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So many lawyers, so little time...

"The prospect of hanging focuses the mind wonderfully"--Samuel Johnson

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Location: Louisville, KY, United States

Gastroenterologist, cyclist, cellist, Christian, husband, father, grandfather.

Thursday, October 20, 2005


Yesterday I had a great bike ride, except for a nasty spill leaving me just a little banged up. In a perverse way I've come to covet crashes; maybe it's because the injury kicks up endorphins that so generously flow afterwards.

The endorphins were flowing at full tilt until I returned to my office to do "admin work", known by some as "stoopid B.S. flung about by bean-counters to prevent patients from getting care and doctors from getting paid". I view it as performing penance to the Lord of the Free Market: it's necessary, but whether it's Evil or not is in the mind of the supplicant.

Recently I had made the diagnosis of celiac disease on a patient. Making the diagnosis gives us a warm and fuzzy feeling; with proper treatment, which consists of a very strict wheat-free diet, patients live full and healthy lives. The flip-side is also true: without proper treatment, the patient develops all sorts of bad things and can die a miserable death. Making the diagnosis and getting it treated is definitely a "win-win" situation.

Unless you're a bean-counter for the Beautiful Fields of Happiness health plan. A short while after scheduling the patient for a meeting with a dietician, we received this letter, which I am embellishing, but not a lot:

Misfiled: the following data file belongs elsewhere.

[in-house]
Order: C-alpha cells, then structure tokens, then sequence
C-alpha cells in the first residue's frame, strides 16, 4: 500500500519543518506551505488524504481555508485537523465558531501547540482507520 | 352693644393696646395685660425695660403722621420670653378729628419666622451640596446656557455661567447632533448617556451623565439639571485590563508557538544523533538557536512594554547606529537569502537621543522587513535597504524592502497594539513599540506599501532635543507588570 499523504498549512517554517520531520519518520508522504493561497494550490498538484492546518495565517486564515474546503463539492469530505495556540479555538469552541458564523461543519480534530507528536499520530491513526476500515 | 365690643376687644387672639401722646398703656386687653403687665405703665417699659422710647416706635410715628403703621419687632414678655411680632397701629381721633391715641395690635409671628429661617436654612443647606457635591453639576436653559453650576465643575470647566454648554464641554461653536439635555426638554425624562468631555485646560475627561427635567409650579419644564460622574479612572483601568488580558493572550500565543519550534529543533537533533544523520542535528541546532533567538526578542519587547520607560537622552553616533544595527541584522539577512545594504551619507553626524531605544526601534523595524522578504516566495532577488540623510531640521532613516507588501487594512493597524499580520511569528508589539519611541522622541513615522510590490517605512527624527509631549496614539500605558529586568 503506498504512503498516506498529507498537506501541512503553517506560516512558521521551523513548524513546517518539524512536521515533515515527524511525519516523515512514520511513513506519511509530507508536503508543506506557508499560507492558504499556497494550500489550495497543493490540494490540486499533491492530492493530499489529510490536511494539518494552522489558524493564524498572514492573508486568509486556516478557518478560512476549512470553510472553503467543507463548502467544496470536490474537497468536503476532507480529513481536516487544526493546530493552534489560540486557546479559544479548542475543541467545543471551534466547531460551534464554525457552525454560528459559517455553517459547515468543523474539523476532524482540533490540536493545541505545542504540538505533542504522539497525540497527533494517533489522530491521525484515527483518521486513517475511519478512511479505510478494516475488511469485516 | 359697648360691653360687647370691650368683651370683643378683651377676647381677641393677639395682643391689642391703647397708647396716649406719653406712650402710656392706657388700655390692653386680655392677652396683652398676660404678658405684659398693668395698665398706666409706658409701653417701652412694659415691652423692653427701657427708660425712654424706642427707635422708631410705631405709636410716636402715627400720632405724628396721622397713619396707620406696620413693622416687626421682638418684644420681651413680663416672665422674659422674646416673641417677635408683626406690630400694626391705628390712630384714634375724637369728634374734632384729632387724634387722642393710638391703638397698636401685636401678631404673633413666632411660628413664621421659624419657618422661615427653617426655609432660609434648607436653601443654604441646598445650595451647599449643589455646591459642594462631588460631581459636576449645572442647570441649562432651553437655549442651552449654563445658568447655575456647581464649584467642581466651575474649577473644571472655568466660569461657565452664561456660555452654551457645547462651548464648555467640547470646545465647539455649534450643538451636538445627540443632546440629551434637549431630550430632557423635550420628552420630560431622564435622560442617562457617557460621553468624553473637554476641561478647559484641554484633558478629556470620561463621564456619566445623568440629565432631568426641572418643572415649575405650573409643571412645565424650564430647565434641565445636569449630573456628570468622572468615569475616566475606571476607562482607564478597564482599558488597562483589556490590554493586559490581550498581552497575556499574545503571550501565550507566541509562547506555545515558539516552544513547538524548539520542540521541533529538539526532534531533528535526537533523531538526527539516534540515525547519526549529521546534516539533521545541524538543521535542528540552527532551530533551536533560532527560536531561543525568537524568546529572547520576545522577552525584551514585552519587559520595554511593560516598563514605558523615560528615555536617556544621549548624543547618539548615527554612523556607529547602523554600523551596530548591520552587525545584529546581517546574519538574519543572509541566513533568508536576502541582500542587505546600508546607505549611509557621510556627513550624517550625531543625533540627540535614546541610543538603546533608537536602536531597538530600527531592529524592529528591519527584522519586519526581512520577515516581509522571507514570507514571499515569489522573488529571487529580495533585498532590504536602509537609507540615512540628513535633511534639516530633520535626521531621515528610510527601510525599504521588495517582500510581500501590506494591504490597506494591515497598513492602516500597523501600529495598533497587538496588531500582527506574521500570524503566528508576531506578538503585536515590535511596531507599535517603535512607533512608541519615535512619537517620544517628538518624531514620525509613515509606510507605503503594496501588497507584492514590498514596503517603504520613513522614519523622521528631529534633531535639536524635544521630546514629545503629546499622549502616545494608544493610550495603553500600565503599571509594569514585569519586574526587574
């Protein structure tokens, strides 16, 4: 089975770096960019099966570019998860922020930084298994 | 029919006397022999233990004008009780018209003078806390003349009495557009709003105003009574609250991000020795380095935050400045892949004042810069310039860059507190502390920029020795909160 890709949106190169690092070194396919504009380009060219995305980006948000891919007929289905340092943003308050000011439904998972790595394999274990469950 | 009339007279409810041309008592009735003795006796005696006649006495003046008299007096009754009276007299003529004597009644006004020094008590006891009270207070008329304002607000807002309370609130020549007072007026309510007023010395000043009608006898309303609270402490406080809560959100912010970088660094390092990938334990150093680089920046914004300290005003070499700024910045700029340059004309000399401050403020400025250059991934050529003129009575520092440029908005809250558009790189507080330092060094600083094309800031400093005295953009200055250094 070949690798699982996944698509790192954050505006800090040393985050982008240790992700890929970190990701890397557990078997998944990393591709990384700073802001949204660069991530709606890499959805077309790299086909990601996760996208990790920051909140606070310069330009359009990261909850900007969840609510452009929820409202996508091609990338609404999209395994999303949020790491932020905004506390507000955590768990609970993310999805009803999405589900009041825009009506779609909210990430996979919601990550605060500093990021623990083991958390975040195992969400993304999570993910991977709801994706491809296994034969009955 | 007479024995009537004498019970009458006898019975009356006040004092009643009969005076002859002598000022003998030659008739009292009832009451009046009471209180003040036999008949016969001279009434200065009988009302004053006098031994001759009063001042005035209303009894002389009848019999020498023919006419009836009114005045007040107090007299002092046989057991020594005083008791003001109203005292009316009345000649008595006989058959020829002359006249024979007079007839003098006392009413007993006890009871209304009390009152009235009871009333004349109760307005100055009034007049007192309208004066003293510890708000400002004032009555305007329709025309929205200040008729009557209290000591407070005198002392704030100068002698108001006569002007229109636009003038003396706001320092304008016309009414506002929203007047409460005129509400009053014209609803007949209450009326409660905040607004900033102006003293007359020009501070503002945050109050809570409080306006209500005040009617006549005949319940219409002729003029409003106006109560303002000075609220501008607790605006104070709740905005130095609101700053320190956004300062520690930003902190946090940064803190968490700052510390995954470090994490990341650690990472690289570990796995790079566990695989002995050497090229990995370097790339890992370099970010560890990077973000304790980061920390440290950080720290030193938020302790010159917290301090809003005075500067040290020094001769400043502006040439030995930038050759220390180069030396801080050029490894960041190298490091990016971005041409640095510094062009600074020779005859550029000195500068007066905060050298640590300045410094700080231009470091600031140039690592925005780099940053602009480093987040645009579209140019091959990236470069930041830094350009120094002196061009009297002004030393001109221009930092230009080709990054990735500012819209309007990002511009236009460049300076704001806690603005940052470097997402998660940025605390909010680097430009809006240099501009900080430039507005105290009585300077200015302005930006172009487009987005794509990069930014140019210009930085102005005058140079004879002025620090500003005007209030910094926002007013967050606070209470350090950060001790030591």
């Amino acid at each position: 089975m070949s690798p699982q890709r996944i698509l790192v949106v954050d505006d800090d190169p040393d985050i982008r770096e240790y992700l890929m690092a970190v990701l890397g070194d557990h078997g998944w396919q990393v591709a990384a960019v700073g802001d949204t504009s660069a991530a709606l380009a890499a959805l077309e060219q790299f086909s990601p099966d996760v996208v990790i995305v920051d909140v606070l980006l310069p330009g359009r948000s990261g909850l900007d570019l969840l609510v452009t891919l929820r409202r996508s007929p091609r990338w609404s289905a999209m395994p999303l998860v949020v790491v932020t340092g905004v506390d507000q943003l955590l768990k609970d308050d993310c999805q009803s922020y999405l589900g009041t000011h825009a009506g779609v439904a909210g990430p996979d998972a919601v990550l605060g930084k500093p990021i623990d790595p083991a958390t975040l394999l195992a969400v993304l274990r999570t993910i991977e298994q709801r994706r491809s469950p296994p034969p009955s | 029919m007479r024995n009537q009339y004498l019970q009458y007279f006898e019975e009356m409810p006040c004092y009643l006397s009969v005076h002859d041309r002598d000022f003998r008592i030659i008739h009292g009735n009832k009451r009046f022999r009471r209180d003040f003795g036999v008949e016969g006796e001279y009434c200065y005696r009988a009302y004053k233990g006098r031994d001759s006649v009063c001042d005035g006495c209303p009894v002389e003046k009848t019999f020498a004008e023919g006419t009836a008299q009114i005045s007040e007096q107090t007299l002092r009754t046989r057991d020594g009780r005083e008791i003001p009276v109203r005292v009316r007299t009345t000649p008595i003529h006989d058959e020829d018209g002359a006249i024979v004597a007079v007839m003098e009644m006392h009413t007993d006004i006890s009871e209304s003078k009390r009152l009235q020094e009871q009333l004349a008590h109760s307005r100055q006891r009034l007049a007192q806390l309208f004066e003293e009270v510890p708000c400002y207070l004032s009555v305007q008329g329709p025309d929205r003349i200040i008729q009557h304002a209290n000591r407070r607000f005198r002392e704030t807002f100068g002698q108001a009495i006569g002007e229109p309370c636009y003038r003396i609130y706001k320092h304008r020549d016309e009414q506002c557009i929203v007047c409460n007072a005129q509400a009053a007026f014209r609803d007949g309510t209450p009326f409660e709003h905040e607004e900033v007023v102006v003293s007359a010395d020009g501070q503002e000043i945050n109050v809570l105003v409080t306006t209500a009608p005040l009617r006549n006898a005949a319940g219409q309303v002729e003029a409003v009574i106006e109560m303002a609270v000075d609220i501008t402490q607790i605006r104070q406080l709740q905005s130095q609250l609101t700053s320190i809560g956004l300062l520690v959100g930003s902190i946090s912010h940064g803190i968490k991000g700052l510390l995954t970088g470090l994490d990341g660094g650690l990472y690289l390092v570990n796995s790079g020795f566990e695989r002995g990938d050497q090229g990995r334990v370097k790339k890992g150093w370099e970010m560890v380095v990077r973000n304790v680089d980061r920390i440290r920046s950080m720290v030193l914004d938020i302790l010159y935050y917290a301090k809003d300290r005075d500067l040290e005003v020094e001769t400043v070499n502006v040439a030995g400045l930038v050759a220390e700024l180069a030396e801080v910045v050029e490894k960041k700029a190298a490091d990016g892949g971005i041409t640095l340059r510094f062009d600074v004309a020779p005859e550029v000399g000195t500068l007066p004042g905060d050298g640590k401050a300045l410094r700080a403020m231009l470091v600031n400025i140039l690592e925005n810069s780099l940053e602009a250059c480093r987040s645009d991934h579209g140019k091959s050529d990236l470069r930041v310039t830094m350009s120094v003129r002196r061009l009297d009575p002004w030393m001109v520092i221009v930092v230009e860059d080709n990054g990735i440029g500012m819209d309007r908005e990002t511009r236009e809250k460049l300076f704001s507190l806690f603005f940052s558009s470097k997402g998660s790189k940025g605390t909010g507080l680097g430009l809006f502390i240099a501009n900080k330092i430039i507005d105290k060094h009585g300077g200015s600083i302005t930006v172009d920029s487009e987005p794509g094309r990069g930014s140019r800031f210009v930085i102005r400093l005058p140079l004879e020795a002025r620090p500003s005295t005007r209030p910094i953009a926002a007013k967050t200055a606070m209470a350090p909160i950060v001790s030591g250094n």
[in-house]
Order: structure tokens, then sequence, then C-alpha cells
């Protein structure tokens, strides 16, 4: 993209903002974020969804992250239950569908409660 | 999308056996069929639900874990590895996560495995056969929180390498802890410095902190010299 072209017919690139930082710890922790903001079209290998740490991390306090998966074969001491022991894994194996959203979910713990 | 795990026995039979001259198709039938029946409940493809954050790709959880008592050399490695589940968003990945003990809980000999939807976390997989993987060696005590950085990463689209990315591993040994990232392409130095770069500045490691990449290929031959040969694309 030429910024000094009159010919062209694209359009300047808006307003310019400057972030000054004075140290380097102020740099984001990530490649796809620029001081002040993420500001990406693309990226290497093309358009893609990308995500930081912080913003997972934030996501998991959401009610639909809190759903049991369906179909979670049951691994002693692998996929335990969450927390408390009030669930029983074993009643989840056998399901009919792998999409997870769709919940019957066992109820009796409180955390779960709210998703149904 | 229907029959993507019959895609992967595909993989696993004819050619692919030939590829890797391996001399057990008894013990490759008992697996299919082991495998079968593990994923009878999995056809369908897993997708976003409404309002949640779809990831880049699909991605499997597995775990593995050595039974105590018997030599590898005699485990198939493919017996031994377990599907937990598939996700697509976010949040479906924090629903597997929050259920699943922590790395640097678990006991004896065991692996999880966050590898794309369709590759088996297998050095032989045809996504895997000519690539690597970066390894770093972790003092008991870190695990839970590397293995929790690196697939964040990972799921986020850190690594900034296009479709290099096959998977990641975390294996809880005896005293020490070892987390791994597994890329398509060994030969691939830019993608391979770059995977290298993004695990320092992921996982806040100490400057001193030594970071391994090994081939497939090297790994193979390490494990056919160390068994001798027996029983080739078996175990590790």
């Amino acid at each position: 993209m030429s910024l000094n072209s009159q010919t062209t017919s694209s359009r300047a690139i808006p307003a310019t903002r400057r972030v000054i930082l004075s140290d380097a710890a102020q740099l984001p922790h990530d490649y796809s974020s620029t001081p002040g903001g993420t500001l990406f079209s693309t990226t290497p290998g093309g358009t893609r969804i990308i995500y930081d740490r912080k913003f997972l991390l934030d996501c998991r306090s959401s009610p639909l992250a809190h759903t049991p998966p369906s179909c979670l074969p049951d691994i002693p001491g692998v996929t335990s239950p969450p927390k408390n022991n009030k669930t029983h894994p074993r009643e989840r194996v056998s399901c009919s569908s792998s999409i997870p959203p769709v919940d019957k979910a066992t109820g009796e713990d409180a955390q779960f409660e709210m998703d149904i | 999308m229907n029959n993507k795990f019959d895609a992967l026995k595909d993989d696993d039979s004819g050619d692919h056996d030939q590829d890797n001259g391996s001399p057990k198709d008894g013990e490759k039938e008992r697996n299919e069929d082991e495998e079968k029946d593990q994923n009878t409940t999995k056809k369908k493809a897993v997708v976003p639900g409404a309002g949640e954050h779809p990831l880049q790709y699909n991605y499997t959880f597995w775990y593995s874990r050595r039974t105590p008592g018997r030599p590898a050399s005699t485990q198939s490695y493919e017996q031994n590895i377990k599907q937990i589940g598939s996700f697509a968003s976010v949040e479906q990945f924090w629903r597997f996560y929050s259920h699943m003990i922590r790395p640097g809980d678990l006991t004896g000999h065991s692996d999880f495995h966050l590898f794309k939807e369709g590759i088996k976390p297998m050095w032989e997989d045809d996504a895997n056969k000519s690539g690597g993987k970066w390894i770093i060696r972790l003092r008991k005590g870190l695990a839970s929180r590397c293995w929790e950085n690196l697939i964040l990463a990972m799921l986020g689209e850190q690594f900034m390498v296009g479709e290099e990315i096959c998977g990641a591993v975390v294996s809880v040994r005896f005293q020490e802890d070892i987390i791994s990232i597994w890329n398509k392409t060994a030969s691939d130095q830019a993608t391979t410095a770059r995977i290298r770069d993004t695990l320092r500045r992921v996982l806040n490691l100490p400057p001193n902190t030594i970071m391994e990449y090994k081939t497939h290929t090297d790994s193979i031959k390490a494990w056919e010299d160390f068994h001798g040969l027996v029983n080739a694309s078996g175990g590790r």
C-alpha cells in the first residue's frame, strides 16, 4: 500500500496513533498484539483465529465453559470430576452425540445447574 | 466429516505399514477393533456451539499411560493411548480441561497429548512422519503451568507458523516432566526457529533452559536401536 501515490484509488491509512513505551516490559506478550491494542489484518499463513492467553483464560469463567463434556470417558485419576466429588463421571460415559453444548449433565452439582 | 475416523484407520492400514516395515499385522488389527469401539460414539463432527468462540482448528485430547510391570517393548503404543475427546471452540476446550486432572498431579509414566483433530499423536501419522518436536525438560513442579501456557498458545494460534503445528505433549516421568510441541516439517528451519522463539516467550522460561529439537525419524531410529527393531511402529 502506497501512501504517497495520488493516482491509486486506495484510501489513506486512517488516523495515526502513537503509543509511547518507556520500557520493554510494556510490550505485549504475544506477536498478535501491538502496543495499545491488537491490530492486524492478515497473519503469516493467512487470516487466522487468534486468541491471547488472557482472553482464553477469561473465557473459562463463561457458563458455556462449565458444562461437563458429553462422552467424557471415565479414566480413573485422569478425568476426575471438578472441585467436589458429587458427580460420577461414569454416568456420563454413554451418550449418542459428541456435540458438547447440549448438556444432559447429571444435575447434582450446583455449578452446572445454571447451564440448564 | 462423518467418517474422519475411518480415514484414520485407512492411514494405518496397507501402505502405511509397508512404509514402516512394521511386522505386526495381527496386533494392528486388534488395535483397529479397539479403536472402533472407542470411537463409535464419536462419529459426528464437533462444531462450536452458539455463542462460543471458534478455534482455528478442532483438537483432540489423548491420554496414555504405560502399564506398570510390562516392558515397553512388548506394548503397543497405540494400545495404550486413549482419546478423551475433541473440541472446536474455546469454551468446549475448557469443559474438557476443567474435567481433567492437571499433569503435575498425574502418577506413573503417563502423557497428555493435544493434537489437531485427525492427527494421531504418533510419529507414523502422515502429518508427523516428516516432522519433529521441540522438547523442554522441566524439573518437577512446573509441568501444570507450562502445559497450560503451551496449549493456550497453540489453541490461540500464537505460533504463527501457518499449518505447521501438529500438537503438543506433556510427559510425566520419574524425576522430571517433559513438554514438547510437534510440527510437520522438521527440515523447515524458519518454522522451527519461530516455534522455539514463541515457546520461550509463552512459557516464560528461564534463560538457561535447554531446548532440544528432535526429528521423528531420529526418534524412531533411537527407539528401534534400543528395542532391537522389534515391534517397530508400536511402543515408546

Dear Profit-loss center, AKA Healthcare Provider:

We will not cover your request for our client to receive Dietary counseling for his celiac disease. If you would have looked on page 127, paragraph 4 of the patient handbook and explanation of lack of benefits, you would have noted that dietary counseling is approved only for type II diabetes mellitus. Whatever celiac disease is, (we don't have time to look that crap up, we got a business to run here, you know) it does not appear to be type II diabetes mellitus. If you or your client don't like it, you can protest to our appeals board, or send a letter to the state insurance commissioner, or write your congressman, or camp out in front of the president's ranch. We know that if you're like most doctors, you'll lose patience (get it? har har) with it and just let the whole matter drop. We don't give a damn. Now go away.

Early in my career I would take this stuff personally, but know I realize that it's not personal. It's just business. Dutifully I write my appeals letter. I'm providing you a copy, with the translation provided in bold:

Dear BFH appeals person AKA contemptible bean-counter,

I have received you letter refusing to authorize nutritional counseling for my patient and your client. Celiac disease is a type of allergy to wheat to requires the patient to adhere to a strict and complex diet which you would have known if you would have picked up your stupid Merck manual . The standard of care known as things that cost a lot of money to you folks is for patients to receive proper dietary counseling. If they don't receive it and follow the proper diet, they will develop all sorts of gruesome complications and die a miserable death as listed on page 348 of the Merck manual, if you ever get three minutes to look at it.

It would be a shame for my patient and your customer to go through all of this just because of your refusal to authorize the nutritional counseling, not to mention that I don't give a rip if your CEO gets less than a $52 million bonus this year. Would you reconsider this ill-advised decision? You and I know that I'm bluffing here. If all those things bad things happen, you get blanket immunity from lawsuits from ERISA. On the other hand, I can get sued out of my pension.

cc: my patient and his lawyer. We can always hope.


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